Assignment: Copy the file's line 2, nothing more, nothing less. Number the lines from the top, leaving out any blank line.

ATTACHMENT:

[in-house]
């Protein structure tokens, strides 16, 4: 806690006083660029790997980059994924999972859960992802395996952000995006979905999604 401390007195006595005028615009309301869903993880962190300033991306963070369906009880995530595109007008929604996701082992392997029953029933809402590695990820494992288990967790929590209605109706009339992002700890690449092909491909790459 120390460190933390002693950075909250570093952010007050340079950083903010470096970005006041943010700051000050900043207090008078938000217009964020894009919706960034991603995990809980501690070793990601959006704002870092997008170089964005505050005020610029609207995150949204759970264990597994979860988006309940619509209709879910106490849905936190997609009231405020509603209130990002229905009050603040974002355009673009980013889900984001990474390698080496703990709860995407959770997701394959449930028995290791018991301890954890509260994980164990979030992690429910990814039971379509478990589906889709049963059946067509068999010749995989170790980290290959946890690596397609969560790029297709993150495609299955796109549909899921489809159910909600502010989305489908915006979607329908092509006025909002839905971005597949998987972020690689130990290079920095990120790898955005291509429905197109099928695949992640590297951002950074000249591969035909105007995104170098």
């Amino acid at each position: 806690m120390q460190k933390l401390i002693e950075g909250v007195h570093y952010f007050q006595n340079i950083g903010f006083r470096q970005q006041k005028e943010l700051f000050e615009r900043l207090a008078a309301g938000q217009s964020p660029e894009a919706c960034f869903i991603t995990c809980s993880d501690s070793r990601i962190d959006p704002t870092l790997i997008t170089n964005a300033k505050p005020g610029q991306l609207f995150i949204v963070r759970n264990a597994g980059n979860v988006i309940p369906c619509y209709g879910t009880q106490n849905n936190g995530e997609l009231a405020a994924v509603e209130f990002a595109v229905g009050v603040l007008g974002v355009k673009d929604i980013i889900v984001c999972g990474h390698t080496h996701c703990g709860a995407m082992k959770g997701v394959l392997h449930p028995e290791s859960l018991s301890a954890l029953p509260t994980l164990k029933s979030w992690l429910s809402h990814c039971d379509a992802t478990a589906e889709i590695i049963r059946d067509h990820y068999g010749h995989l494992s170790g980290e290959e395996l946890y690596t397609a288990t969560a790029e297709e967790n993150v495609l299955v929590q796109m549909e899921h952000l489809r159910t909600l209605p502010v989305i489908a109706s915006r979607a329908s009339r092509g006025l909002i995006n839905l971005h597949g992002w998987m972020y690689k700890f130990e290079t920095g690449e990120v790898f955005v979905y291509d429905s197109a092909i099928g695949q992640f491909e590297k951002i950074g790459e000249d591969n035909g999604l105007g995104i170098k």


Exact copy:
């Protein structure tokens, strides 16, 4: 806690006083660029790997980059994924999972859960992802395996952000995006979905999604 401390007195006595005028615009309301869903993880962190300033991306963070369906009880995530595109007008929604996701082992392997029953029933809402590695990820494992288990967790929590209605109706009339992002700890690449092909491909790459 120390460190933390002693950075909250570093952010007050340079950083903010470096970005006041943010700051000050900043207090008078938000217009964020894009919706960034991603995990809980501690070793990601959006704002870092997008170089964005505050005020610029609207995150949204759970264990597994979860988006309940619509209709879910106490849905936190997609009231405020509603209130990002229905009050603040974002355009673009980013889900984001990474390698080496703990709860995407959770997701394959449930028995290791018991301890954890509260994980164990979030992690429910990814039971379509478990589906889709049963059946067509068999010749995989170790980290290959946890690596397609969560790029297709993150495609299955796109549909899921489809159910909600502010989305489908915006979607329908092509006025909002839905971005597949998987972020690689130990290079920095990120790898955005291509429905197109099928695949992640590297951002950074000249591969035909105007995104170098």